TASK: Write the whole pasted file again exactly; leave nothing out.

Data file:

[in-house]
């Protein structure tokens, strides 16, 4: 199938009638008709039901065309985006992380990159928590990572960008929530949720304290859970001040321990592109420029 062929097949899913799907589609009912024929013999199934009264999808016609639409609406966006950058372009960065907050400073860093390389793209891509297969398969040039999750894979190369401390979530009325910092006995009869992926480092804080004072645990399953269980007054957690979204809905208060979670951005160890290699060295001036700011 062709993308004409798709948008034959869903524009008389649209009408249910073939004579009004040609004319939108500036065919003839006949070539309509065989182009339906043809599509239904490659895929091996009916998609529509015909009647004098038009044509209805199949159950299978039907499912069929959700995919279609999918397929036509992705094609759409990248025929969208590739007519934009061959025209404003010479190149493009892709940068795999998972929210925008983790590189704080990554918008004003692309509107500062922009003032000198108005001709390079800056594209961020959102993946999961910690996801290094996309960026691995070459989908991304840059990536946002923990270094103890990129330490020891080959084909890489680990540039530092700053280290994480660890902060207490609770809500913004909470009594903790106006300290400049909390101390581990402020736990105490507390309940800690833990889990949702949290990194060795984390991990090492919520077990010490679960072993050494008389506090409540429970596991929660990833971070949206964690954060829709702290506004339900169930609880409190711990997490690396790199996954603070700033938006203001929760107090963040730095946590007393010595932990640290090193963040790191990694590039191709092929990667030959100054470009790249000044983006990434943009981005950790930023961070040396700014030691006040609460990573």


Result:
[in-house]
């Protein structure tokens, strides 16, 4: 199938009638008709039901065309985006992380990159928590990572960008929530949720304290859970001040321990592109420029 062929097949899913799907589609009912024929013999199934009264999808016609639409609406966006950058372009960065907050400073860093390389793209891509297969398969040039999750894979190369401390979530009325910092006995009869992926480092804080004072645990399953269980007054957690979204809905208060979670951005160890290699060295001036700011 062709993308004409798709948008034959869903524009008389649209009408249910073939004579009004040609004319939108500036065919003839006949070539309509065989182009339906043809599509239904490659895929091996009916998609529509015909009647004098038009044509209805199949159950299978039907499912069929959700995919279609999918397929036509992705094609759409990248025929969208590739007519934009061959025209404003010479190149493009892709940068795999998972929210925008983790590189704080990554918008004003692309509107500062922009003032000198108005001709390079800056594209961020959102993946999961910690996801290094996309960026691995070459989908991304840059990536946002923990270094103890990129330490020891080959084909890489680990540039530092700053280290994480660890902060207490609770809500913004909470009594903790106006300290400049909390101390581990402020736990105490507390309940800690833990889990949702949290990194060795984390991990090492919520077990010490679960072993050494008389506090409540429970596991929660990833971070949206964690954060829709702290506004339900169930609880409190711990997490690396790199996954603070700033938006203001929760107090963040730095946590007393010595932990640290090193963040790191990694590039191709092929990667030959100054470009790249000044983006990434943009981005950790930023961070040396700014030691006040609460990573």